Rock - Among the crags of the rocks, the beautiful and far-famed Cedar waves its lofty top, and extends its powerful arms, surrounded by the fir and the oak, the fig and the vine
Noble - Israel’s exaltation is described in the figure of a Cedar ( Solomon - Its lofty roof was supported by forty-five Cedar pillars, so that the hall was like a forest of Cedar wood, and hence probably it received the name of "The House of the Forest of Lebanon. And he spake of trees, from the Cedar tree that is in Lebanon even unto the hyssop that springeth out of the wall: he spake also of beasts, and of fowl, and of creeping things, and of fishes" (1 Kings 4:32,33 )
Fable - (2) Joash's sarcastic answer to Amaziah's challenge, by a fable, the sarcasm being the sharper for the covert form it assumes, namely, the Cedar of Lebanon and the thistle (2 Kings 14:9)
Palm - He should, however, if it is possible, associate with other believers, for the Cedar trees grow in forests, each one helping the other
Heifer - ’ To the awakened conscience ‘sin was death, and had wrought death, and the dead body as well as the spiritually dead soul were the evidence of its sway’; while Cedar-wood, hyssop, and scarlet may ultimately have been regarded-though this is more doubtful-as ‘the symbols of imperishable existence, freedom from corruption, and fulness of life’ (A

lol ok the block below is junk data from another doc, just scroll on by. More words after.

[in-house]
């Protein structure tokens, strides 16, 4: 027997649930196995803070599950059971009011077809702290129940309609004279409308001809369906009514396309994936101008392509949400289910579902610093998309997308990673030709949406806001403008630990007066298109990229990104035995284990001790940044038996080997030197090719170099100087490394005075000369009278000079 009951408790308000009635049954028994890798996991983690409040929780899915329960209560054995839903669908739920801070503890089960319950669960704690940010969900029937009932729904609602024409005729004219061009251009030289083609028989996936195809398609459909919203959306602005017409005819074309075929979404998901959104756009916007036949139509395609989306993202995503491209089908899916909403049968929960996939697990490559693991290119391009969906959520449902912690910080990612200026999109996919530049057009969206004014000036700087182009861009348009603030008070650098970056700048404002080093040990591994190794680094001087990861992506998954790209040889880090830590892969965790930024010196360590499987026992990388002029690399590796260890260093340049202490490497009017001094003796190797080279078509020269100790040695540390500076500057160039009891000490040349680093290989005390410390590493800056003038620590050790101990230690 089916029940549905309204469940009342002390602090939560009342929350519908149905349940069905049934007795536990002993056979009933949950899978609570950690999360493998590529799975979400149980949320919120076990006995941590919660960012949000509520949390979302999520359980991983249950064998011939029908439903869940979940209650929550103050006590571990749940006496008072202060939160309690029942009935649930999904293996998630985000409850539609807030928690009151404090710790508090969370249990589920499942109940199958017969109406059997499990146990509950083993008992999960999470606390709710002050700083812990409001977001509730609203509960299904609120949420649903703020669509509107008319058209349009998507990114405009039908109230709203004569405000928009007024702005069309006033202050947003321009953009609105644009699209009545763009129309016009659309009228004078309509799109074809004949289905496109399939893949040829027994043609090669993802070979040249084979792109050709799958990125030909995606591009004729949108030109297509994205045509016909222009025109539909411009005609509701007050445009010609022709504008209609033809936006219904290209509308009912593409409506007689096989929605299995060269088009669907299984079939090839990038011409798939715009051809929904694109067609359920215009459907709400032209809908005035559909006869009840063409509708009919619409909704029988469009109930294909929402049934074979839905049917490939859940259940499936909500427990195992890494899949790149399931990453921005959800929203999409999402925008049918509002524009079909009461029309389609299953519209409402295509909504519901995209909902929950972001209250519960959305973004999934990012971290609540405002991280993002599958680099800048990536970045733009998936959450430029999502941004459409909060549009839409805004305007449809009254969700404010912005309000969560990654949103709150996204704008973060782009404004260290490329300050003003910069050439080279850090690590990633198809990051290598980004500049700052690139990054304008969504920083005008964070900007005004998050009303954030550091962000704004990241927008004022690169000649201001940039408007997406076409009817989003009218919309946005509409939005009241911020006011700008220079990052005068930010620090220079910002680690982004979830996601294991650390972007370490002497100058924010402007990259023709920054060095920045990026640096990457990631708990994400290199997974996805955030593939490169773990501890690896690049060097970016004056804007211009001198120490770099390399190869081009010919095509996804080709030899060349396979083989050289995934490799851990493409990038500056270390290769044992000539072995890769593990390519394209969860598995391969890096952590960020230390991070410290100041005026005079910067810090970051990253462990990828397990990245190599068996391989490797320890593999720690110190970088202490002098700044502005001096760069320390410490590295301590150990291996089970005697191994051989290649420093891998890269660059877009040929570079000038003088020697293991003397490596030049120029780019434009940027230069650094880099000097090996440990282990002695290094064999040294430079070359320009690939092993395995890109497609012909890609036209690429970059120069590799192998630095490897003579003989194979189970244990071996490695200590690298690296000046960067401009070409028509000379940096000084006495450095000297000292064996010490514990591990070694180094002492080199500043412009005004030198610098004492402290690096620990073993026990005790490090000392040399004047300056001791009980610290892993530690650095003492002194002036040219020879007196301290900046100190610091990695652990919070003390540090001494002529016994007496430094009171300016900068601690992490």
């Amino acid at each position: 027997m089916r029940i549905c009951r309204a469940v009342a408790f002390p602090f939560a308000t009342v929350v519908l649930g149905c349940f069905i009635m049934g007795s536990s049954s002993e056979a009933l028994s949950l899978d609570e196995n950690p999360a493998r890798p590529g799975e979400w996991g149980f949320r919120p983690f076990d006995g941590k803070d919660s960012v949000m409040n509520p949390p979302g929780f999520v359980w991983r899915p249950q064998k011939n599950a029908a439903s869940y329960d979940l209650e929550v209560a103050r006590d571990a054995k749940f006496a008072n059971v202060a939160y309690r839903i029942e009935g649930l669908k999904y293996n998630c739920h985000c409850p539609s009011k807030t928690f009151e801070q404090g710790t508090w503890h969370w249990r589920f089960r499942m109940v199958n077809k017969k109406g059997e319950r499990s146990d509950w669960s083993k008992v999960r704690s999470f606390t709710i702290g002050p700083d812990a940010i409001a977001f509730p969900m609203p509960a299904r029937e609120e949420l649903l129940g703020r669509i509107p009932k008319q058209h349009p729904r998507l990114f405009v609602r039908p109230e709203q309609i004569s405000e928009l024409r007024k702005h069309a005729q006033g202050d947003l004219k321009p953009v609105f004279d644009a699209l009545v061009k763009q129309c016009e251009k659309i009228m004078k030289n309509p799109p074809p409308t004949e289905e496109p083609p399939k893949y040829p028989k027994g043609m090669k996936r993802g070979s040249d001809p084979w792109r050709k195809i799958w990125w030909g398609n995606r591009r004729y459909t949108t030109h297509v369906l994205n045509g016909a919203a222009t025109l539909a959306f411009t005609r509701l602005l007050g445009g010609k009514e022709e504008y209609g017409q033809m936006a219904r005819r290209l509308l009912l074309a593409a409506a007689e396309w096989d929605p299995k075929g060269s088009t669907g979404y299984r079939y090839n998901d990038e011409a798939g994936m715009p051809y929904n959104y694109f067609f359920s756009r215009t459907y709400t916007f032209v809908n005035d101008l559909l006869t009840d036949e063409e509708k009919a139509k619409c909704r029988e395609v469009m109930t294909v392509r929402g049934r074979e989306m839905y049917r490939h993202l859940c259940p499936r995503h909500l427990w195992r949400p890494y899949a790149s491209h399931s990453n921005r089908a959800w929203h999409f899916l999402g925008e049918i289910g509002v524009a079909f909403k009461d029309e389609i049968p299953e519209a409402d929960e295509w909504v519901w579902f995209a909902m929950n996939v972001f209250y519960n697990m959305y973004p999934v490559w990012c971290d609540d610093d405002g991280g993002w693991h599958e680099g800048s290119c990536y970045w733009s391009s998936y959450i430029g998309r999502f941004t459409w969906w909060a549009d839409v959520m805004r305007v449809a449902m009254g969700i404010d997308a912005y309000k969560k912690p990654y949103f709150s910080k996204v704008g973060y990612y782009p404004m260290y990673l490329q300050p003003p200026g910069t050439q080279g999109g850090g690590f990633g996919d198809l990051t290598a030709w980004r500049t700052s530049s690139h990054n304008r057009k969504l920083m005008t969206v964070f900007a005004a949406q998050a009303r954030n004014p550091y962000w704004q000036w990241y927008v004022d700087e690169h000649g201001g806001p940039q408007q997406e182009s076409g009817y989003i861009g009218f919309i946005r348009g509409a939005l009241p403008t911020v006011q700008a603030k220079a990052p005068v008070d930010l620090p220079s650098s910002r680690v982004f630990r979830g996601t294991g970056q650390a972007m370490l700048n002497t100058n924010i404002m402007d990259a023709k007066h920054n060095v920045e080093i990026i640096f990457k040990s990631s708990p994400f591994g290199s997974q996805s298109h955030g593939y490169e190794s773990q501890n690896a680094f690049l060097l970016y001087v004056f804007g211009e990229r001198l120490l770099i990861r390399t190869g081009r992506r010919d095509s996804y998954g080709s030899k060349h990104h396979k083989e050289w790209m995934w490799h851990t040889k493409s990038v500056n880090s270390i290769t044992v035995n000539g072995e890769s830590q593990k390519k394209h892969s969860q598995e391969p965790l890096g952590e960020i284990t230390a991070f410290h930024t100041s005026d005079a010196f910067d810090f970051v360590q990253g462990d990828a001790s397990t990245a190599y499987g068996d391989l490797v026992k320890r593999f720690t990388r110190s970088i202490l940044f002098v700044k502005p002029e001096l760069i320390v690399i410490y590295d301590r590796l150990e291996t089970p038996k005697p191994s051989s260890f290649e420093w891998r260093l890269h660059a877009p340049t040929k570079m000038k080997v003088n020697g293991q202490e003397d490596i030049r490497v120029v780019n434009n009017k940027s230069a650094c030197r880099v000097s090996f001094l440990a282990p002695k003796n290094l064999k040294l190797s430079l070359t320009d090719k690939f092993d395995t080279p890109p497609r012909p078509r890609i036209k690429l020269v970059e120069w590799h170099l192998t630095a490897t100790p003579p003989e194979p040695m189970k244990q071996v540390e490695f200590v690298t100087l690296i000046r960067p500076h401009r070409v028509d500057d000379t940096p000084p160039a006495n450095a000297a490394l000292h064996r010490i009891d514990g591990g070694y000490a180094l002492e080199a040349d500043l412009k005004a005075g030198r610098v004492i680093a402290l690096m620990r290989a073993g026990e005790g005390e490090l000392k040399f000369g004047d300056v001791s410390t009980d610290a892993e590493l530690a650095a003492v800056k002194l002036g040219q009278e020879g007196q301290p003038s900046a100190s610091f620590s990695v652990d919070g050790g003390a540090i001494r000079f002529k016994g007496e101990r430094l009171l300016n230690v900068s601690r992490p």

Hospitality - "...
"So when angelic forms to Syria sent ...
Sat in the Cedar shade, by Abraham's tent, A spacious bowl th' admiring patriarch fills ...
With dulcet water from the scanty rills; ...
Sweet fruits and kernels gathers from his hoard, With milk and butter piles the plenteous board; While on the heated hearth his consort bakes Fine flour well kneaded in unleavened cakes, ...
The guests ethereal quaff the lucid flood, Smile on their hosts, and taste terrestrial food; ...
And while from seraph lips sweet converse spring, They lave their feet, and close their silver wings
Amaziah - Joash answered him by the fable of the Cedar of Lebanon, and the thistle trodden down by a beast, 2 Kings 14:8-9
Palace - The principal building situated within the palace was, as in all eastern palaces, the great hall of state and audience, called "the house of the forest of Lebanon," apparently from the four rows of Cedar pillars by which it was supported
Red Heifer - ]'>[2]5 , and to the casting into the burning mass of a piece of Cedar wood and a bunch of hyssop bound with a piece of scarlet cloth (such, at least, is the regulation of the Mishna treatise dealing with this subject). This applies, for example, to the red colour of the cow, and to the addition to her ashes of the ‘cedar wood and hyssop and scarlet’ (for various suggestions see, in addition to Gray, op
Chief Parables And Miracles in the Bible - ...
Thistle and Cedar. ...
Cedar in Lebanon